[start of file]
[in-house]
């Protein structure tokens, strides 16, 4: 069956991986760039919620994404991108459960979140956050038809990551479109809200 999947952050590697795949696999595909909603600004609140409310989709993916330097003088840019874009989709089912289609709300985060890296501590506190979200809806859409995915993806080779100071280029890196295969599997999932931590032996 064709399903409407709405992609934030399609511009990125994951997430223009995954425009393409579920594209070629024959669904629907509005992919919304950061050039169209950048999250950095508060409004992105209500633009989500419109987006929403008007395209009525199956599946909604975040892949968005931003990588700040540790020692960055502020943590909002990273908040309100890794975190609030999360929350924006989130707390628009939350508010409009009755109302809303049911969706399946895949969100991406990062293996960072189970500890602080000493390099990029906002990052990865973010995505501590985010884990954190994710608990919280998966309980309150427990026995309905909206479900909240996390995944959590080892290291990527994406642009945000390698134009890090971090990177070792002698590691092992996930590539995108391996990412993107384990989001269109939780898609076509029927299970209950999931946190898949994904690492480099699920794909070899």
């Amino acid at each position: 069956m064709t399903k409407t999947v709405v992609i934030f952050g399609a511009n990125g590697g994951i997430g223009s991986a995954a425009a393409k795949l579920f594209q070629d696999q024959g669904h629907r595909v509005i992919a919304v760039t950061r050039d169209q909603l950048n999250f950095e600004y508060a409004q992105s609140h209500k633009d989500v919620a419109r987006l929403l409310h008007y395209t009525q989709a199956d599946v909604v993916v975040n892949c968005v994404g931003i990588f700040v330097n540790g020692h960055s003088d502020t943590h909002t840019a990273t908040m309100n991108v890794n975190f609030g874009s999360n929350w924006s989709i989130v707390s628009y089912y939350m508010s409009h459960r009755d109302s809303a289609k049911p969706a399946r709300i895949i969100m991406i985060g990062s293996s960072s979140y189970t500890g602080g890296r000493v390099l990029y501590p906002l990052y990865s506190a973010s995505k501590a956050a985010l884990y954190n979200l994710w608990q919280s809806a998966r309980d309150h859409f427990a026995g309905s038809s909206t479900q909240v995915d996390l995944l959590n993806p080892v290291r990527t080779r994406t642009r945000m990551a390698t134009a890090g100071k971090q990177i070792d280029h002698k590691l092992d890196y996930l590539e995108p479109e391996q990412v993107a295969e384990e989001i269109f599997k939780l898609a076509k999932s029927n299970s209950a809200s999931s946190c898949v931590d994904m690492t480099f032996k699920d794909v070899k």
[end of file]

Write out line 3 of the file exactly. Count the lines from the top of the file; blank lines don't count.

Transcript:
């Amino acid at each position: 069956m064709t399903k409407t999947v709405v992609i934030f952050g399609a511009n990125g590697g994951i997430g223009s991986a995954a425009a393409k795949l579920f594209q070629d696999q024959g669904h629907r595909v509005i992919a919304v760039t950061r050039d169209q909603l950048n999250f950095e600004y508060a409004q992105s609140h209500k633009d989500v919620a419109r987006l929403l409310h008007y395209t009525q989709a199956d599946v909604v993916v975040n892949c968005v994404g931003i990588f700040v330097n540790g020692h960055s003088d502020t943590h909002t840019a990273t908040m309100n991108v890794n975190f609030g874009s999360n929350w924006s989709i989130v707390s628009y089912y939350m508010s409009h459960r009755d109302s809303a289609k049911p969706a399946r709300i895949i969100m991406i985060g990062s293996s960072s979140y189970t500890g602080g890296r000493v390099l990029y501590p906002l990052y990865s506190a973010s995505k501590a956050a985010l884990y954190n979200l994710w608990q919280s809806a998966r309980d309150h859409f427990a026995g309905s038809s909206t479900q909240v995915d996390l995944l959590n993806p080892v290291r990527t080779r994406t642009r945000m990551a390698t134009a890090g100071k971090q990177i070792d280029h002698k590691l092992d890196y996930l590539e995108p479109e391996q990412v993107a295969e384990e989001i269109f599997k939780l898609a076509k999932s029927n299970s209950a809200s999931s946190c898949v931590d994904m690492t480099f032996k699920d794909v070899k």